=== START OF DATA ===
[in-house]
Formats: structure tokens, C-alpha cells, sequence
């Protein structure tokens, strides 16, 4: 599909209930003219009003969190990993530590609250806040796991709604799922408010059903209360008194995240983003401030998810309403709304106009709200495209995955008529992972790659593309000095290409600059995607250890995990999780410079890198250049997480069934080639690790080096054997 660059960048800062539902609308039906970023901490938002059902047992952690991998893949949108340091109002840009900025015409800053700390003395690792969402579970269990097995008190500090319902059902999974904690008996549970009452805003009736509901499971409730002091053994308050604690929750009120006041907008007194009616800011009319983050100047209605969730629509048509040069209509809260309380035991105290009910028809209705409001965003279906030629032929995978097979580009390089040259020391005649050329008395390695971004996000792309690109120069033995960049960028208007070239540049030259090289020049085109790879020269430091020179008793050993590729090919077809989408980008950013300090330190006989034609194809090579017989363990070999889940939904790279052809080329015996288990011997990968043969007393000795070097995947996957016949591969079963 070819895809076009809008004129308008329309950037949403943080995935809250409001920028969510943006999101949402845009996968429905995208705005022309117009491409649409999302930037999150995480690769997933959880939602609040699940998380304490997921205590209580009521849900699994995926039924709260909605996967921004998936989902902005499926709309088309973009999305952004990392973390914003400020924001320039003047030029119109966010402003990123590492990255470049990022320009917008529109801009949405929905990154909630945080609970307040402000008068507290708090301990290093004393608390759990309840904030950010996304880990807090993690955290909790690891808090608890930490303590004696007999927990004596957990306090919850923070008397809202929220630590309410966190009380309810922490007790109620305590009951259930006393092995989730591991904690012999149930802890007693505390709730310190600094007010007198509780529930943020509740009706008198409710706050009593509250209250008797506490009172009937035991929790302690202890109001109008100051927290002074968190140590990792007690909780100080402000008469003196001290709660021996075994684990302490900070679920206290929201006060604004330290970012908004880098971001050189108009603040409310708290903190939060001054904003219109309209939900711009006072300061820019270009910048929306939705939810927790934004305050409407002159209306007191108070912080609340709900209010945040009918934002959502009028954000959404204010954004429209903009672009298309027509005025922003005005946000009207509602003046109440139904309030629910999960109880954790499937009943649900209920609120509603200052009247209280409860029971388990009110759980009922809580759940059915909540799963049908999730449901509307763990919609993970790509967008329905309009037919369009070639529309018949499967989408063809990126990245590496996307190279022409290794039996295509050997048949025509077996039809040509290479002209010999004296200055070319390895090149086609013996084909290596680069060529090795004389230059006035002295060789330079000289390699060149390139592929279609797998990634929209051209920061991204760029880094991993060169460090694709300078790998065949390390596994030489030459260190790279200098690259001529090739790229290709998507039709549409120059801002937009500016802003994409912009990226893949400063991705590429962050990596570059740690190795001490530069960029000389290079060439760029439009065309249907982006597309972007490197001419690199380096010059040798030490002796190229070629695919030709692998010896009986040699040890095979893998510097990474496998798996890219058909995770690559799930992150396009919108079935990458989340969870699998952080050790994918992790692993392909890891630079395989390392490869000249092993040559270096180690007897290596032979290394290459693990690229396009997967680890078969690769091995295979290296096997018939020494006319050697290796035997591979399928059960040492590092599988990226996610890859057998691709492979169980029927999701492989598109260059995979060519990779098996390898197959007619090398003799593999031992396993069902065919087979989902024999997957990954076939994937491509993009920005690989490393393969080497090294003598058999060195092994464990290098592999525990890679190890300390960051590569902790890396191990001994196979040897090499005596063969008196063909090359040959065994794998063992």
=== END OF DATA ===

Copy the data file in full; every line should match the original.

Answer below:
[in-house]
Formats: structure tokens, C-alpha cells, sequence
């Protein structure tokens, strides 16, 4: 599909209930003219009003969190990993530590609250806040796991709604799922408010059903209360008194995240983003401030998810309403709304106009709200495209995955008529992972790659593309000095290409600059995607250890995990999780410079890198250049997480069934080639690790080096054997 660059960048800062539902609308039906970023901490938002059902047992952690991998893949949108340091109002840009900025015409800053700390003395690792969402579970269990097995008190500090319902059902999974904690008996549970009452805003009736509901499971409730002091053994308050604690929750009120006041907008007194009616800011009319983050100047209605969730629509048509040069209509809260309380035991105290009910028809209705409001965003279906030629032929995978097979580009390089040259020391005649050329008395390695971004996000792309690109120069033995960049960028208007070239540049030259090289020049085109790879020269430091020179008793050993590729090919077809989408980008950013300090330190006989034609194809090579017989363990070999889940939904790279052809080329015996288990011997990968043969007393000795070097995947996957016949591969079963 070819895809076009809008004129308008329309950037949403943080995935809250409001920028969510943006999101949402845009996968429905995208705005022309117009491409649409999302930037999150995480690769997933959880939602609040699940998380304490997921205590209580009521849900699994995926039924709260909605996967921004998936989902902005499926709309088309973009999305952004990392973390914003400020924001320039003047030029119109966010402003990123590492990255470049990022320009917008529109801009949405929905990154909630945080609970307040402000008068507290708090301990290093004393608390759990309840904030950010996304880990807090993690955290909790690891808090608890930490303590004696007999927990004596957990306090919850923070008397809202929220630590309410966190009380309810922490007790109620305590009951259930006393092995989730591991904690012999149930802890007693505390709730310190600094007010007198509780529930943020509740009706008198409710706050009593509250209250008797506490009172009937035991929790302690202890109001109008100051927290002074968190140590990792007690909780100080402000008469003196001290709660021996075994684990302490900070679920206290929201006060604004330290970012908004880098971001050189108009603040409310708290903190939060001054904003219109309209939900711009006072300061820019270009910048929306939705939810927790934004305050409407002159209306007191108070912080609340709900209010945040009918934002959502009028954000959404204010954004429209903009672009298309027509005025922003005005946000009207509602003046109440139904309030629910999960109880954790499937009943649900209920609120509603200052009247209280409860029971388990009110759980009922809580759940059915909540799963049908999730449901509307763990919609993970790509967008329905309009037919369009070639529309018949499967989408063809990126990245590496996307190279022409290794039996295509050997048949025509077996039809040509290479002209010999004296200055070319390895090149086609013996084909290596680069060529090795004389230059006035002295060789330079000289390699060149390139592929279609797998990634929209051209920061991204760029880094991993060169460090694709300078790998065949390390596994030489030459260190790279200098690259001529090739790229290709998507039709549409120059801002937009500016802003994409912009990226893949400063991705590429962050990596570059740690190795001490530069960029000389290079060439760029439009065309249907982006597309972007490197001419690199380096010059040798030490002796190229070629695919030709692998010896009986040699040890095979893998510097990474496998798996890219058909995770690559799930992150396009919108079935990458989340969870699998952080050790994918992790692993392909890891630079395989390392490869000249092993040559270096180690007897290596032979290394290459693990690229396009997967680890078969690769091995295979290296096997018939020494006319050697290796035997591979399928059960040492590092599988990226996610890859057998691709492979169980029927999701492989598109260059995979060519990779098996390898197959007619090398003799593999031992396993069902065919087979989902024999997957990954076939994937491509993009920005690989490393393969080497090294003598058999060195092994464990290098592999525990890679190890300390960051590569902790890396191990001994196979040897090499005596063969008196063909090359040959065994794998063992």